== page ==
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Tuesday, May 3, 2016

Statewide trail may go through Brazil's parks

Tuesday, October 19, 2004

The concept of a National Road Heritage Trail for Clay County and Brazil was discussed recently at a joint meeting with the Brazil Parks Board and the Clay Community Parks Association.

Greg Midgley, President of the National Road Heritage Trail Inc., told the group of 30 citizens at Riddell Bank, that the focus of the trail is the Historic National Road in Clay County and Brazil.

Midgley provided some history on the National Road which has been around for 177 years. Towns and cities, including Brazil, were born along the route serving the many travelers who crossed the Hoosier state on this highway.

In the 1970s Interstate 70 was opened allowing all but local traffic to bypass this linear community. The National Road in Indiana became a time capsule of sorts.

This heritage inspired the creation of the National Road Association in the past 10 years and the National Road was recently designated a National Scenic Byway.

During this same 10-year period, various cities began developing trails for recreation and historic preservation along the National Road. Many towns used abandoned railroad lines near the highway as the infrastructure for the non-motorized transportation trails.

It was hoped that, eventually, a continuous trail could be developed going through the entire state.

Terre Haute, Greencastle, Fillmore, Plainfield, Indianapolis and Greenfield already have local pedestrian and bicycle trails.

Midgley was requesting input from the local crowd to determine if Brazil and Clay County would be open to this concept. No opposition was expressed and questions were asked about what steps needed to be taken to begin such a venture.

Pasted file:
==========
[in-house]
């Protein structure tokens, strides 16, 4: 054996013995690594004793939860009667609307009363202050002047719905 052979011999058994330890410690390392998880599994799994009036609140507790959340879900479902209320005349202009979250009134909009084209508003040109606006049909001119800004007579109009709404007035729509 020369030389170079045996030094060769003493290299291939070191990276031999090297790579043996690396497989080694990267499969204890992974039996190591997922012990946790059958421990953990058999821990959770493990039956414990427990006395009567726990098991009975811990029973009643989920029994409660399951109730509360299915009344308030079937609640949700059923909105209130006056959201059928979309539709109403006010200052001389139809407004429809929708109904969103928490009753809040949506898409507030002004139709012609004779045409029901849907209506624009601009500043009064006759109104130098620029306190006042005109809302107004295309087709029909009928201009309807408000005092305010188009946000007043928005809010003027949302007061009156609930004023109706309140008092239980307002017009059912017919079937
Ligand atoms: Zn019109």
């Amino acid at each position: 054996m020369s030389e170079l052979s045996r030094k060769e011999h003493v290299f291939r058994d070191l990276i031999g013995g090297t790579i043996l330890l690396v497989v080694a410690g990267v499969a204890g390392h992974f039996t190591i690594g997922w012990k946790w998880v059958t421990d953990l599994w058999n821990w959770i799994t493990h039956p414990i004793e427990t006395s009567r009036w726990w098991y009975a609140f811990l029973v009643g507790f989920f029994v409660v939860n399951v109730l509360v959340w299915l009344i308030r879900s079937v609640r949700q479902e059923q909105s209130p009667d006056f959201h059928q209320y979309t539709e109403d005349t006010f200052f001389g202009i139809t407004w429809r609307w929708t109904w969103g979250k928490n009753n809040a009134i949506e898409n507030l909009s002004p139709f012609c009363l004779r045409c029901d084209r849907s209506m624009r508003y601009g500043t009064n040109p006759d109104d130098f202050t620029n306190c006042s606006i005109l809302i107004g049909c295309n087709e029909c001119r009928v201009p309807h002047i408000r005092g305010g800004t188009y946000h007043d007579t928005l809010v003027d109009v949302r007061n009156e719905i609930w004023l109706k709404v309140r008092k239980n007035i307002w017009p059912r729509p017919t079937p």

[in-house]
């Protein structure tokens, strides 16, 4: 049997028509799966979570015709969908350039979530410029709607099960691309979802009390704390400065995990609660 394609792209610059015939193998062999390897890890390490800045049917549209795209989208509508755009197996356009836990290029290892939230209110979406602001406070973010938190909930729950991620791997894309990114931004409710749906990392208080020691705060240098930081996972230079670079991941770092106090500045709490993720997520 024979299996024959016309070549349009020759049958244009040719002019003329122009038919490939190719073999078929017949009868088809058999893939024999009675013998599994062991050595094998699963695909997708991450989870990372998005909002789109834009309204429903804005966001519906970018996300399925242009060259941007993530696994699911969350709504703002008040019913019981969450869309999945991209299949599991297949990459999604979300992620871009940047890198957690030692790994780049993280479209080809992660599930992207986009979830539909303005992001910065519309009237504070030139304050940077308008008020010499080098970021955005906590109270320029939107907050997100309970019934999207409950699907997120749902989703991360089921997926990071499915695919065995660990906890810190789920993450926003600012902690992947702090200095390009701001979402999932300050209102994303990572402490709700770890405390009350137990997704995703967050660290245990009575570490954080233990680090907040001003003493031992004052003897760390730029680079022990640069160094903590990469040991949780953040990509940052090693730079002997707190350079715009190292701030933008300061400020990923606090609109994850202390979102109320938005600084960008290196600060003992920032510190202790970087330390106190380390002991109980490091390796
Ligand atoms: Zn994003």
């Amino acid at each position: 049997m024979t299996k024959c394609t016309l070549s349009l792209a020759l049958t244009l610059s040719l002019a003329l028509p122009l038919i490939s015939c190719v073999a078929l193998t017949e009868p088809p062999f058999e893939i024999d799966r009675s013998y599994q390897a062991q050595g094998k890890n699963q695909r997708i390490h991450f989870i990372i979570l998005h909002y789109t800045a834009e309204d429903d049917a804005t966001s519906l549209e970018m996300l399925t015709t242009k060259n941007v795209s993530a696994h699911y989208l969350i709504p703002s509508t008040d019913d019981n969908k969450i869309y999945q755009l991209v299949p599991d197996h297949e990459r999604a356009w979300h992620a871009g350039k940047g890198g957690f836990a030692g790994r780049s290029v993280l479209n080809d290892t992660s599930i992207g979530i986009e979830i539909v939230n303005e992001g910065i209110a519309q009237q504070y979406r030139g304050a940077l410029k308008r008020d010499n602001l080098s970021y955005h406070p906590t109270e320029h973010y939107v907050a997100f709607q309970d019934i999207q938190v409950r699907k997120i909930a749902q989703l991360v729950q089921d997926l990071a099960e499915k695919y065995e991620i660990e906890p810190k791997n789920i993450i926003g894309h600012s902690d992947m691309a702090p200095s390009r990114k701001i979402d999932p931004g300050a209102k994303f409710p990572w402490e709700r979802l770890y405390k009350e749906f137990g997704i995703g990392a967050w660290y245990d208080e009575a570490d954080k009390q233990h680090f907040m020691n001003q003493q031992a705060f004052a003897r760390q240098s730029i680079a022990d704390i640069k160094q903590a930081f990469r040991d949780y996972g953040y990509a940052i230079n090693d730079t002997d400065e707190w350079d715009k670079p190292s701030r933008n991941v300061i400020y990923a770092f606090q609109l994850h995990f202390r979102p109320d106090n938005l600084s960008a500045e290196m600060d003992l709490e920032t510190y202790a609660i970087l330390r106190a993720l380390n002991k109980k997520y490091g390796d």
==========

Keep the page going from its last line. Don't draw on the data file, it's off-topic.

"A project of this type requires strong local involvement to make it work," Midgley said.

The local Parks Board must support the project and City administration has to approve it. Property owners of the proposed location have to agree to let the land be used for such purpose either through easement, leasing or sale of the property.

A design study would be done and funds raised. Financing can come from various sources including Federal Transportation Enhancement grants, Scenic Byways grants, grants from the state's recreational trails program, community foundations, special interest foundations, private and corporate sponsors and in-kind donation of volunteer labor, services and items. When financing is secured, construction usually starts with bridges and road crossings.

Midgley said it would be ideal if the trail could be made to go through both Forest Park and Craig Park. They would provide rest facilities for travelers and a natural, scenic atmosphere synonymous with the trail.

Toward that end, Midgley said that NRHT Inc. has submitted a grant request to the Indiana Office of Tourism to fund a professional study of the entire 150-mile trail corridor.

This 10-month study would produce a blueprint or master plan on how the National Road Heritage Trail could be created.

The Clay Community Parks Association has been working on a five-year plan for Brazil's parks. This plan is necessary to pursue grant money for various park projects. One of the reasons for the Monday night meeting was to get public in-put about the parks and recreation program in Brazil which has to be included in this five-year plan.

"We would like to include in the plan that we work with the National Road Heritage Trail," said Wilmadean Schepper Baker, a member of the Clay Community Parks Association.

The Parks Association would like to begin with a trail at Craig Park extending east to Northview High School. It's mostly just a dream at this point but one they hope to turn into a reality.

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